We even have some really cool phrases to justify being lousy lawyers. Why “reinvent the wheel?” After all, there’s nothing new to be said, and we have form books that give quick and dirty papers that somebody, somewhere, decided were good enough to suffice. Don’t judges plagiarize all the time? If it’s good enough for them, why not us? It takes time to create new papers from scratch, and who is so arrogant as to think our work will be better than anyone else’s.  And who will know?

You will know. The judge will know. And sometimes, the New York Times will know and put it into an article about an innocent man whose life may be lost because you couldn’t be bothered to do more than change the name. But most importantly, you will know.

So before you go all “hater” on Leslie Ribnik, take a hard look in the mirror and ask whether the person you’re staring at is Ribnik lite.  It may not be a death case.  It may not be an innocent defendant. So what? Your job is to defend that person, whether he’s paid you well or not at all. This is the life you chose, and you have no excuse for doing it poorly.

Maybe an innocent man will be put to death because of a Harris County lawyer who couldn’t be bothered to do more than change the name.  Are you any better than he?

7 comments on “One Size Does Not Fit All

  1. Gloria Grening Wolk

    There also is the case of Thomas Arthur (for details see InnocenceProject.org . Twenty-five years in prison, sentenced to die at the end of this month–but another person confessed and is in prison. His innocence can be established with DNA but the governor refuses, even though defense attorneys will pay for it.

    This is why I love your blog. I get so angry at these injustices, but your anger, so well expressed, serves at a substitute to blood pressure medication.

  2. Marilou Auer

    I routinely grab and save motions from lawyers at other firms. But before I ever share them with my attorney/employer, I check them thoroughly for facts that need changing, and the caption, of course, and the common grammatical errors that have to be corrected, even in documents produced by the Court. Borrowing another guy’s motion should simply give you a framework on which to hang your own facts and desires. To copy verbatim is careless and perpetuates errors made before you came along. I’ve collected one motion that had a paragraph which, if we had used it, would likely have resulted in a bar complaint, so egregious it was. Obviously we didn’t include that paragraph, but I shudder to think of the inexperienced or rushed lawyer with a careless secretary who might have submitted that one. We are responsible for what we submit. It’s your secretary’s job to try to get it right, but it’s your ultimate responsibility as the attorney to make sure it’s done right. Borrow freely, edit judiciously.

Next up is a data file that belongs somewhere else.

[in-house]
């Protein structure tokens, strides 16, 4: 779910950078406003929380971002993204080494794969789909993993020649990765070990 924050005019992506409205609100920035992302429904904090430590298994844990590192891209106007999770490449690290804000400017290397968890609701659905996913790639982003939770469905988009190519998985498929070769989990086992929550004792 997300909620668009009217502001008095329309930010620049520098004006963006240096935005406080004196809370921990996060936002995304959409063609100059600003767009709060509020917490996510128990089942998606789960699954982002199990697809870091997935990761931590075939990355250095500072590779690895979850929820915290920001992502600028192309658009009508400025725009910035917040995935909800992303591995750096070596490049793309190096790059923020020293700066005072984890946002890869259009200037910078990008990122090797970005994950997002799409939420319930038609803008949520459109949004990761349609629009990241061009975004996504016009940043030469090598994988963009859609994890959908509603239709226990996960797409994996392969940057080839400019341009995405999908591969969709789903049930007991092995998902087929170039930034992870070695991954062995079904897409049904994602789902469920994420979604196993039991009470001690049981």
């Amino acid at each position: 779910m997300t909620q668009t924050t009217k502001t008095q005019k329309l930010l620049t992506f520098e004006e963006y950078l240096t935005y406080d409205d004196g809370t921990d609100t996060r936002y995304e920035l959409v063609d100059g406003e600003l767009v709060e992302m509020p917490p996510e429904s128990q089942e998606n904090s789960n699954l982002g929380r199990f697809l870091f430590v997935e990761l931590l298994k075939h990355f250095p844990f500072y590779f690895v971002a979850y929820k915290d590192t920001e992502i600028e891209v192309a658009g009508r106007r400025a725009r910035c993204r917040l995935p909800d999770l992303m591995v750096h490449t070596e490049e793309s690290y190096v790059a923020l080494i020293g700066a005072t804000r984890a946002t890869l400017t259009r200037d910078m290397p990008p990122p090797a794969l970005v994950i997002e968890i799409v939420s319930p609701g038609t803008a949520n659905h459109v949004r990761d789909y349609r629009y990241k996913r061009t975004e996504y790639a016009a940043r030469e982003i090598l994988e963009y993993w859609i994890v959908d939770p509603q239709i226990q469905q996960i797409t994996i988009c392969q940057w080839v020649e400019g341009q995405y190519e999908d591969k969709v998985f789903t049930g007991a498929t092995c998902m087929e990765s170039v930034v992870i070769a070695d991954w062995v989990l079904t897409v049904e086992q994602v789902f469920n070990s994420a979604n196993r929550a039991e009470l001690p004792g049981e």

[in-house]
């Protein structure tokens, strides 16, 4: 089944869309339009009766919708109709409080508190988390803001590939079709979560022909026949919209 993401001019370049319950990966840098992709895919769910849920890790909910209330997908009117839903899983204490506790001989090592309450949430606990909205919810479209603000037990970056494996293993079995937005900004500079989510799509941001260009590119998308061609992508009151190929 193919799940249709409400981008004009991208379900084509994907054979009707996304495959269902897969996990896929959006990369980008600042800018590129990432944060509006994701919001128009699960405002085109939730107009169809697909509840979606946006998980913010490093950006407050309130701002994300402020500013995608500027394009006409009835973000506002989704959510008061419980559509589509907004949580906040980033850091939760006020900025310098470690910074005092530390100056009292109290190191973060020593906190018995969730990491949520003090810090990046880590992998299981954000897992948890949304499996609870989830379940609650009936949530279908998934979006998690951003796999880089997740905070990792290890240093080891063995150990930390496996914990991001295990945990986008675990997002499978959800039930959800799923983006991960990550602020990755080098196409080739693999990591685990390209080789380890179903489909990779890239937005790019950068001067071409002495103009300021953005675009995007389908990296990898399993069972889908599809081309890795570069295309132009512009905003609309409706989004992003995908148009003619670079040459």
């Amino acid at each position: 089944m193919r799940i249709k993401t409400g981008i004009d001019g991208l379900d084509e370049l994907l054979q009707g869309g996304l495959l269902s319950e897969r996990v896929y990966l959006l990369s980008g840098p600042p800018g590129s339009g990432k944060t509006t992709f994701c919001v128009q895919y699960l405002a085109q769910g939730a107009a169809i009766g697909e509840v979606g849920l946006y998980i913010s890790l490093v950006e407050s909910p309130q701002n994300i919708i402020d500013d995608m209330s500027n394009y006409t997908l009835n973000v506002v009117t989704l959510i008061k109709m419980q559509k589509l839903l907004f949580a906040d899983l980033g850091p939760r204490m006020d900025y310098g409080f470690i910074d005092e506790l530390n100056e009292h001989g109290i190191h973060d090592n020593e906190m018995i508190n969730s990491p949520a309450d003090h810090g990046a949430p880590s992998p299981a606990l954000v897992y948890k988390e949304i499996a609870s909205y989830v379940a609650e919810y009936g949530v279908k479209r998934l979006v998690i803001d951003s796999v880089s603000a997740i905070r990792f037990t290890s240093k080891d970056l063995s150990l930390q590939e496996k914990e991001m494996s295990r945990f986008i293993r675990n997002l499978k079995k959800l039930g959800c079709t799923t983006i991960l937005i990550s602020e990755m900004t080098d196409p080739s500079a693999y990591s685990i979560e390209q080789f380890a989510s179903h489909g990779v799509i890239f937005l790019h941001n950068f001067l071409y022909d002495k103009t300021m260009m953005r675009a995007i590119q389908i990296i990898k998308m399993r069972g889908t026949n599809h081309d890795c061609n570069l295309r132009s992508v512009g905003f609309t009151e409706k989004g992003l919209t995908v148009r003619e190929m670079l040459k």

3. SHG

    Don’t let the lawyer off so easy. It’s not the secretary’s job, it’s the lawyers. There’s far, far more to being a lawyer than taking someone else’s work and plugging in a few of your own details. That’s not lawyering. Borrowing is often a lazy, dangerous way to practice law.

  4. Thomas R. Griffith

    Sir, this Harris County, Texas ‘F-Story’ has inspired me to ask what can we do in regards to getting Mr. Rob Will (a human-being) the help we’d want if we were in his shoes?

    Also, if spare time permits, re: Texas ,Pre-Trial Motions & Felony Jury Trials.

    Despite the horrible fact that Divorce Estate/Will specialists are allowed to act like real Criminal Defense attorneys / lawyers (without any prior trial exp.) in felony jury trials. – *Is it common and just business as usual (or is it just a Texas thang) when each & every pre-trial motion is ignored via the ‘Court Orders’ being neither ‘Approved’ or ‘Denied’? Thanks.

  5. SHG

    It has never been my experience that pre-trial motions are just ignored. Routinely denied, yes, but not just ignored.  Then again, there are so many Texas “thangs” with which I’m unfamiliar that I defer to a local.

  6. Thomas R. Griffith

    Thank you for taking time to clear that up and for allowing locals to consider chiming in. Now, you know why I refer to it as the great state of confusion.

    Maybe Mr. B. (Bennett) or Mr. Bunin will catch this Post and share their views on this Motion-less Texas travesty & consider enlightening us about Motions (discovery included) being filed 30 days prior to trial only to be ignored. Not even so much as a trademarked Smiley Face, just blank forms. Thanks again.

    *I’m being told there’s an online Petition to help Mr. Will, haven’t found it yet.

  7. Dawn Bremer

    Thank you for your insightful article and these comments. Mr. Will’s attorney filed “Robert Will’s Brief Concerning Impact of Martinez v. Ryan, 132 S.Ct. 1309 (2012) on His Case on 10/01/12. It more fully fleshes out the IAC claims of his post-conviction attorneys.